How do you give a memorable, personal introduction for a speaker? It’s a great art, and an important part of any speaking engagement. Your introduction sets the tone for what’s to follow, and helps grab the audience’s attention. Here are a few things we have learned over the years at Winning Presence.
- Do some research before you are at the dais. Ask the speaker for biographical information, and interview him or her prior so you are armed with relevant stories to connect him to the audience. Ask why he’s interested in speaking to this group, and what – if any – personal ties he has to the organization. Ask her how she’d like to be introduced in case she has any specific stories or ideas to share. Preparation is always the first step.
- Do NOT recite someone’s biography. If you are introducing someone to speak at most professional organizations or corporate events, the speaker’s bio is often printed in a program book or available online. A biography is too lengthy, and it is generally not written to be read aloud. It is not in a storytelling format.
- DO include some important biographical highlights in your remarks, like the person’s current title and responsibilities. Rather than reciting a list, however, tell a story or two about the person’s job. Also include anything from the bio that connects the speaker to the audience. One of our clients, a CEO, gave a speech to a state bar association. The room was filled with lawyers, judges and elected officials – many of whom had legal backgrounds. The person who introduced our client neglected to tell the room that prior to being a CEO, this person practiced law for many years in the bar association’s state! It was a missed opportunity to share some common ground with the room.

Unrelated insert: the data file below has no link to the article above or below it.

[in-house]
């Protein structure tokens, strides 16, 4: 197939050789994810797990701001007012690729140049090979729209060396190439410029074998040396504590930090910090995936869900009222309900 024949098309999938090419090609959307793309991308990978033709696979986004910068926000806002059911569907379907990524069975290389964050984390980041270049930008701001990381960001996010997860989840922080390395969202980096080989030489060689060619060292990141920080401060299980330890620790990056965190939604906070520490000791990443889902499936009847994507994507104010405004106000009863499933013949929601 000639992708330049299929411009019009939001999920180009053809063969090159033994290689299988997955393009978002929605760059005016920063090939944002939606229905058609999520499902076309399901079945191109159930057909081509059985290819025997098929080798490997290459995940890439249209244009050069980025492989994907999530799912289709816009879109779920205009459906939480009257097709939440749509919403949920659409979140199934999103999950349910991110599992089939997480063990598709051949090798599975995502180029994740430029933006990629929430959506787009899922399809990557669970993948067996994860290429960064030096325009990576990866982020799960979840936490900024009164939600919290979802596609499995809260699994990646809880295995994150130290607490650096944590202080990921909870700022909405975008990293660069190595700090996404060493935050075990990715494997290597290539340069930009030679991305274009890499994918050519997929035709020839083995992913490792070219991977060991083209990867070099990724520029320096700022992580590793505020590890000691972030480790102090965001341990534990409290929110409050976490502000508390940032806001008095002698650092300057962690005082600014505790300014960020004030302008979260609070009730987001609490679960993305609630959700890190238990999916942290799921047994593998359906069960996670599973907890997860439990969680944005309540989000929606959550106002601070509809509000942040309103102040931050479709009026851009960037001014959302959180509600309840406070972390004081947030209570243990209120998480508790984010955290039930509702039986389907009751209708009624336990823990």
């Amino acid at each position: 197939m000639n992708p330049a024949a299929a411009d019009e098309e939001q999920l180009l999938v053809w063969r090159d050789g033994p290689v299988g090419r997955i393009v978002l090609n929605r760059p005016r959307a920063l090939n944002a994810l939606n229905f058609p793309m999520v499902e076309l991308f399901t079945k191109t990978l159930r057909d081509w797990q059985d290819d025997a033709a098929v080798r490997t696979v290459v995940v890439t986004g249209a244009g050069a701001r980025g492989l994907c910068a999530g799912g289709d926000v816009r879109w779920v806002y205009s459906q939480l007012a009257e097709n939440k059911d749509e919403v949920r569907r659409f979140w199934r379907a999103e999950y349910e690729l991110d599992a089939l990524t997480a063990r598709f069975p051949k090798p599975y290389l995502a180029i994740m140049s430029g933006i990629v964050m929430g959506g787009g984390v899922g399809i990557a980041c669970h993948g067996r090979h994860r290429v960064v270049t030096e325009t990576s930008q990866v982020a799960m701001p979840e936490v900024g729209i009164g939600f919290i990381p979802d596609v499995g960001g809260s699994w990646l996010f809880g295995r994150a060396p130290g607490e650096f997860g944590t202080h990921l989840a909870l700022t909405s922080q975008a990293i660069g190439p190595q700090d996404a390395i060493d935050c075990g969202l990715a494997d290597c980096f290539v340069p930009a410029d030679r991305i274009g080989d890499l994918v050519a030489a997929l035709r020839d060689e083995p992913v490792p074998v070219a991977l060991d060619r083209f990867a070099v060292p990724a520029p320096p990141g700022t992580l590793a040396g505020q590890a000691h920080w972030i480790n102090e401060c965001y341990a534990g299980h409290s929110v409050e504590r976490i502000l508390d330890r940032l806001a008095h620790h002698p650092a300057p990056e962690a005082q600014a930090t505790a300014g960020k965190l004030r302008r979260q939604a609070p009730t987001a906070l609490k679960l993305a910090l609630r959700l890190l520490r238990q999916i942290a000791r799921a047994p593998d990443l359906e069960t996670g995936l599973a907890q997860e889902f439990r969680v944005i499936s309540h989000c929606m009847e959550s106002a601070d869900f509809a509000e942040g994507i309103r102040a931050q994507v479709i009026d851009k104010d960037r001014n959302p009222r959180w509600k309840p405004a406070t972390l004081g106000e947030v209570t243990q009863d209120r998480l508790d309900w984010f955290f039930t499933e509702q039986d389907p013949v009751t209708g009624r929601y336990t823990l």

- Definitely tell a story that connects the speaker to the audience’s cause, business, or focus. If you’re introducing someone to speak at a fundraising event for a hospital, tell the audience what makes the cause near to the speaker’s heart. I had the pleasure of introducing some senior leaders in our profession for an industry luncheon, and I took time to share how each of the speakers had impacted the communications profession. People approached me after the event and said they felt a more personal connection to the speakers before they had taken the stage.
- Generate some excitement for what the room is about to hear! If it’s relevant, share how you met the speaker, and what makes you proud or honored to be able to introduce him. Talk about what you heard the speaker say about the topic in the green room or what you heard him share in one of his last speeches.
It’s an honor to be able to introduce a speaker. With good preparation, personal storytelling, and the right amount of enthusiasm to get the room excited, your introduction will always be a hit!